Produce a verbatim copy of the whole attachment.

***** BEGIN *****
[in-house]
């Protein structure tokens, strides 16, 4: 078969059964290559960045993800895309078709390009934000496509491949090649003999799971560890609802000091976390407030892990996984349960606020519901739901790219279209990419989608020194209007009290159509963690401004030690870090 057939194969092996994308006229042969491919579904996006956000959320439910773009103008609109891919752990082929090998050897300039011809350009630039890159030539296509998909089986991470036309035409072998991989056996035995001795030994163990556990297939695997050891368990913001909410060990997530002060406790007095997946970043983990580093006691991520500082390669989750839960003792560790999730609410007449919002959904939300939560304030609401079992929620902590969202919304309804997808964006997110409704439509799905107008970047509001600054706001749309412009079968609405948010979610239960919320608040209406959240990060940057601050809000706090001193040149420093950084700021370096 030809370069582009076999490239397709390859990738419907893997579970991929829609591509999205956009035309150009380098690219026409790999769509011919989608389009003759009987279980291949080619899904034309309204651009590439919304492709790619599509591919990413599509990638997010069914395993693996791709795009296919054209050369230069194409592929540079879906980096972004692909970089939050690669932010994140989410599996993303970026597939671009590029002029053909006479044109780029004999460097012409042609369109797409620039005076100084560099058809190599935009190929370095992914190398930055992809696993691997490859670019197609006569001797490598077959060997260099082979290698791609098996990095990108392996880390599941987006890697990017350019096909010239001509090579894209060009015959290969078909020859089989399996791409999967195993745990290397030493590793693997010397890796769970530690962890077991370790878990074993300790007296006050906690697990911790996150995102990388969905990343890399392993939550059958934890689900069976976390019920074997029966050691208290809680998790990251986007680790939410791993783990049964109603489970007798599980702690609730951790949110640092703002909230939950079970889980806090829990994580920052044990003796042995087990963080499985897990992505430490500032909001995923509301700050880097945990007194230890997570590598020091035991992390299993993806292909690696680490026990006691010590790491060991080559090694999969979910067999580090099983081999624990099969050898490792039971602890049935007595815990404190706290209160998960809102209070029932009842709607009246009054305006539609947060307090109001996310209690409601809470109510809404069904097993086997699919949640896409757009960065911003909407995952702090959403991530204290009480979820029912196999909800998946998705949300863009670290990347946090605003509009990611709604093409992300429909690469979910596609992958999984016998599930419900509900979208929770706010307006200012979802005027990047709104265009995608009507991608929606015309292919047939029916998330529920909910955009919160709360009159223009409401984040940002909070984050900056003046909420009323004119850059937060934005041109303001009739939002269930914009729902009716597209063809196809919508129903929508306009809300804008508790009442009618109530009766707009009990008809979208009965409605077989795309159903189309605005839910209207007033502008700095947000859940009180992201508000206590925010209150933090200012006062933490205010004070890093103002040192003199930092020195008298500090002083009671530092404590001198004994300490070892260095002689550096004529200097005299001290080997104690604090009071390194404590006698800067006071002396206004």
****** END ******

[in-house]
């Protein structure tokens, strides 16, 4: 078969059964290559960045993800895309078709390009934000496509491949090649003999799971560890609802000091976390407030892990996984349960606020519901739901790219279209990419989608020194209007009290159509963690401004030690870090 057939194969092996994308006229042969491919579904996006956000959320439910773009103008609109891919752990082929090998050897300039011809350009630039890159030539296509998909089986991470036309035409072998991989056996035995001795030994163990556990297939695997050891368990913001909410060990997530002060406790007095997946970043983990580093006691991520500082390669989750839960003792560790999730609410007449919002959904939300939560304030609401079992929620902590969202919304309804997808964006997110409704439509799905107008970047509001600054706001749309412009079968609405948010979610239960919320608040209406959240990060940057601050809000706090001193040149420093950084700021370096 030809370069582009076999490239397709390859990738419907893997579970991929829609591509999205956009035309150009380098690219026409790999769509011919989608389009003759009987279980291949080619899904034309309204651009590439919304492709790619599509591919990413599509990638997010069914395993693996791709795009296919054209050369230069194409592929540079879906980096972004692909970089939050690669932010994140989410599996993303970026597939671009590029002029053909006479044109780029004999460097012409042609369109797409620039005076100084560099058809190599935009190929370095992914190398930055992809696993691997490859670019197609006569001797490598077959060997260099082979290698791609098996990095990108392996880390599941987006890697990017350019096909010239001509090579894209060009015959290969078909020859089989399996791409999967195993745990290397030493590793693997010397890796769970530690962890077991370790878990074993300790007296006050906690697990911790996150995102990388969905990343890399392993939550059958934890689900069976976390019920074997029966050691208290809680998790990251986007680790939410791993783990049964109603489970007798599980702690609730951790949110640092703002909230939950079970889980806090829990994580920052044990003796042995087990963080499985897990992505430490500032909001995923509301700050880097945990007194230890997570590598020091035991992390299993993806292909690696680490026990006691010590790491060991080559090694999969979910067999580090099983081999624990099969050898490792039971602890049935007595815990404190706290209160998960809102209070029932009842709607009246009054305006539609947060307090109001996310209690409601809470109510809404069904097993086997699919949640896409757009960065911003909407995952702090959403991530204290009480979820029912196999909800998946998705949300863009670290990347946090605003509009990611709604093409992300429909690469979910596609992958999984016998599930419900509900979208929770706010307006200012979802005027990047709104265009995608009507991608929606015309292919047939029916998330529920909910955009919160709360009159223009409401984040940002909070984050900056003046909420009323004119850059937060934005041109303001009739939002269930914009729902009716597209063809196809919508129903929508306009809300804008508790009442009618109530009766707009009990008809979208009965409605077989795309159903189309605005839910209207007033502008700095947000859940009180992201508000206590925010209150933090200012006062933490205010004070890093103002040192003199930092020195008298500090002083009671530092404590001198004994300490070892260095002689550096004529200097005299001290080997104690604090009071390194404590006698800067006071002396206004």